Glasgow University investigating doctor who praised terrorist

Ghassan Abu-Sittah hailed a terrorist who planned the murder of a rabbi as a ‘hero’


Doctor Ghassan Abu-Sitta is standing to become the University of Glasgow's rector (Photo: YouTube)

The University of Glasgow is investigating a British-Palestinian doctor standing to become its rector over revelations that he praised terrorists.

Ghassan Abu-Sittah rose to prominence following the start of Israel’s war against Hamas after he was interviewed by the BBC, Sky News and CNN from Gaza.

Since returning to Britain, he has been hosted in parliament by MPs and given evidence to a Scotland Yard war crimes inquiry.

The surgeon is now standing to be elected as Glasgow University’s rector, a senior position that has regularly been held by political figures such as Winnie Mandela.

The JC has previously revealed, however, that Abu-Sittah has also praised a terrorist murderer in a newspaper article, sat beside a notorious terrorist hijacker at a memorial and delivered a tearful eulogy to the founder of a terror group that was later involved in the October 7 atrocities.

Glasgow University’s vice chancellor has now said that the institution will investigate such claims.

Responding to a letter sent by advocacy group UK Lawyers for Israel, Professor Sir Anton Muscatelli wrote: “Given the serious nature of the allegations set out in your letter, I have asked our Clerk of Senate - the returning officer for the election of Rector - to investigate.”

The high-profile doctor previously praised several terrorists who have organised the murder of Israeli civilians.

Writing for Lebanese newspaper Al Akhbar in 2018, Abu-Sittah hailed Ahmad Jarrar, who masterminded the murder of father-of-six Rabbi Raziel Shevach in a drive-by shooting near Nablus, as one of Palestine’s “dearest and best sons” and a “hero”.

The doctor wrote: “The martyrdom of the resistance member Ahmed Nasr Jarrar, the hero of the Nablus operation, at the hands of the Zionist occupation army… like the hundreds of resistance fighters who were martyred at the hands of this satanic alliance, represents a pivotal moment.”

In 2019, Abu-Sittah was pictured sitting next to the notorious hijacker Leila Khaled at a memorial for a leader of terror group Popular Front for the Liberation of Palestine (PFLP) Maher Al-Yemani.

If elected rector of Glasgow University, the medic has said that he would remove the Ihra definition of antisemitism.

"While I am absolutely committed to tackling all forms of anti-Semitism, it is my belief that, by linking criticism of Israel to antisemitism, this definition threatens academic criticism of Israel and Palestinian solidarity events,” he wrote in a manifesto.

"My fear, shared by the University and Colleges Union, is that such a definition risks undermining freedom of speech and intellectual thought on campus. Accordingly, as rector, I would call for the replacement of the IHRA definition with the Jerusalem Declaration on Antisemitism.”

Voting for the rector position will open on 25 March and close on 26 March.

Speaking to Yahoo News, Abu-Sittah said: “I don't see [that] there's a division between the issues that affect students in Glasgow and people across the globe - not just with regards to divestment from arms, but the corporatisation of university education, issues surrounding student poverty, issues surrounding gender-based violence in campuses, these are indivisible.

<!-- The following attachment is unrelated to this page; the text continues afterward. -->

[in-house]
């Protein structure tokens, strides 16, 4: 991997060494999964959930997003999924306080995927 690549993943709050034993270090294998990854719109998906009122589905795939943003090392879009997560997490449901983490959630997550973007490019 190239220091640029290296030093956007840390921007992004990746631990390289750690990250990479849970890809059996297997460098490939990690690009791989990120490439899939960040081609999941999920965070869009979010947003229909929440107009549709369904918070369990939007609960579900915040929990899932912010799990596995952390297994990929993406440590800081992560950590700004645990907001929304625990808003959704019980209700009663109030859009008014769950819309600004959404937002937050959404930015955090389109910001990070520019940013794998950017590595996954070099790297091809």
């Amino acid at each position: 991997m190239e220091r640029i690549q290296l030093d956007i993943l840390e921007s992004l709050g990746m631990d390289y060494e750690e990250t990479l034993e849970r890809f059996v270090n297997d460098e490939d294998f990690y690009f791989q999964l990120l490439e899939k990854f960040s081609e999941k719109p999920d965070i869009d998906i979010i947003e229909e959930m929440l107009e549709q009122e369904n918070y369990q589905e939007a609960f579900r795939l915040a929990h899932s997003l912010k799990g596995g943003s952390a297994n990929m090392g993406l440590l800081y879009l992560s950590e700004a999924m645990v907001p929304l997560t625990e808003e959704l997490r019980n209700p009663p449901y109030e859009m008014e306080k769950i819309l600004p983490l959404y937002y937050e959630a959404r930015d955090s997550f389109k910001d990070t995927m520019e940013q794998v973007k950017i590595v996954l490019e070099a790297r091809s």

“These are all part of where we have ended up as a human race. I can't see that you can compartmentalise the struggle.”

Abu-Sittah said: “I do not support terrorism and I believe these allegations are designed to tarnish my reputation. I trust the University to conduct a fair investigation and to come to a just conclusion.”

He previously told the JC: “While I may in the past have used emotive language at the funeral of a friend or following an extra-judicial killing, I vehemently oppose terrorism, and civilian casualties on all sides. As a surgeon, my vocation is preserving life and I repeat my calls for a sustainable ceasefire and lasting peace.”

His lawyers said that the doctor did not know that Jarrar had been involved in the killing of a rabbi and that he would never condone murder.

Dr Abu Sittah had written the article because the Jarrar was the victim of an extra-judicial Israeli killing and that he should have faced due process instead, they claimed.

His legal team added that Dr Abu Sittah “abhors” anti-Jewish racism and only opposes the IHRA definition because of its “chilling effect on legitimate criticism of Israel’s actions”.

The University of Glasgow said: “As has been the case since the Universities (Scotland) Act 1858, the Rector is nominated and elected by registered students and represents them at the University Court, the institution’s governing body.

"Each candidate is subject to an independent nominations process under powers established by the Universities (Scotland) Acts. The University has adhered to this legislation, and the electoral rules established under it, in the conduct of the present elections.

“Ahead of the hustings last week, candidates were also reminded of the responsibilities and duties of the Rector- once elected- including adhering to the Code of Conduct for members of Court and upholding the University’s policies and values with respect to equality, diversity and inclusion.”

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